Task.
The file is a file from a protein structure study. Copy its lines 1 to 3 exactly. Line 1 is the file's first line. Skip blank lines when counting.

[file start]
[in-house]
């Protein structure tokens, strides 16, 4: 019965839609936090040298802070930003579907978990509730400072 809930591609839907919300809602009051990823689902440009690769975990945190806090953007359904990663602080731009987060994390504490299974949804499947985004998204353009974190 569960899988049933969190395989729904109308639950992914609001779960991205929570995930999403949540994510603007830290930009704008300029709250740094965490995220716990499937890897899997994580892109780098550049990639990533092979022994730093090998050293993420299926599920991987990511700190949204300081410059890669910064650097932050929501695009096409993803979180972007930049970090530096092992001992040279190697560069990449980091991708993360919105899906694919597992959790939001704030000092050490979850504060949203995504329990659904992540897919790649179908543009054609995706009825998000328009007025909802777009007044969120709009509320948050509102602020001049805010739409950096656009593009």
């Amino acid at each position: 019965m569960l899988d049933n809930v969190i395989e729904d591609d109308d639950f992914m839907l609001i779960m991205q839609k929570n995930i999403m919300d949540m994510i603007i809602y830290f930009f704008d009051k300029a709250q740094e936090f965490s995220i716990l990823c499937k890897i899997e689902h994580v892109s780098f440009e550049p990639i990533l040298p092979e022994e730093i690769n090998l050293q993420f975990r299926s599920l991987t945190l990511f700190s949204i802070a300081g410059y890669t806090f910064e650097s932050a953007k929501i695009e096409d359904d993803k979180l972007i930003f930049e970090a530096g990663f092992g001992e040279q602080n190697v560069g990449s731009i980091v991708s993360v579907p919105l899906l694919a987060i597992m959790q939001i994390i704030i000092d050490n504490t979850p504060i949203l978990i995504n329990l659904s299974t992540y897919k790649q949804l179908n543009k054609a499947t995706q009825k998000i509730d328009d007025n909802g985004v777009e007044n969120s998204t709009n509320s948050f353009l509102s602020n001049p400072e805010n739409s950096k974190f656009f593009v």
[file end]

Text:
[in-house]
């Protein structure tokens, strides 16, 4: 019965839609936090040298802070930003579907978990509730400072 809930591609839907919300809602009051990823689902440009690769975990945190806090953007359904990663602080731009987060994390504490299974949804499947985004998204353009974190 569960899988049933969190395989729904109308639950992914609001779960991205929570995930999403949540994510603007830290930009704008300029709250740094965490995220716990499937890897899997994580892109780098550049990639990533092979022994730093090998050293993420299926599920991987990511700190949204300081410059890669910064650097932050929501695009096409993803979180972007930049970090530096092992001992040279190697560069990449980091991708993360919105899906694919597992959790939001704030000092050490979850504060949203995504329990659904992540897919790649179908543009054609995706009825998000328009007025909802777009007044969120709009509320948050509102602020001049805010739409950096656009593009």
């Amino acid at each position: 019965m569960l899988d049933n809930v969190i395989e729904d591609d109308d639950f992914m839907l609001i779960m991205q839609k929570n995930i999403m919300d949540m994510i603007i809602y830290f930009f704008d009051k300029a709250q740094e936090f965490s995220i716990l990823c499937k890897i899997e689902h994580v892109s780098f440009e550049p990639i990533l040298p092979e022994e730093i690769n090998l050293q993420f975990r299926s599920l991987t945190l990511f700190s949204i802070a300081g410059y890669t806090f910064e650097s932050a953007k929501i695009e096409d359904d993803k979180l972007i930003f930049e970090a530096g990663f092992g001992e040279q602080n190697v560069g990449s731009i980091v991708s993360v579907p919105l899906l694919a987060i597992m959790q939001i994390i704030i000092d050490n504490t979850p504060i949203l978990i995504n329990l659904s299974t992540y897919k790649q949804l179908n543009k054609a499947t995706q009825k998000i509730d328009d007025n909802g985004v777009e007044n969120s998204t709009n509320s948050f353009l509102s602020n001049p400072e805010n739409s950096k974190f656009f593009v």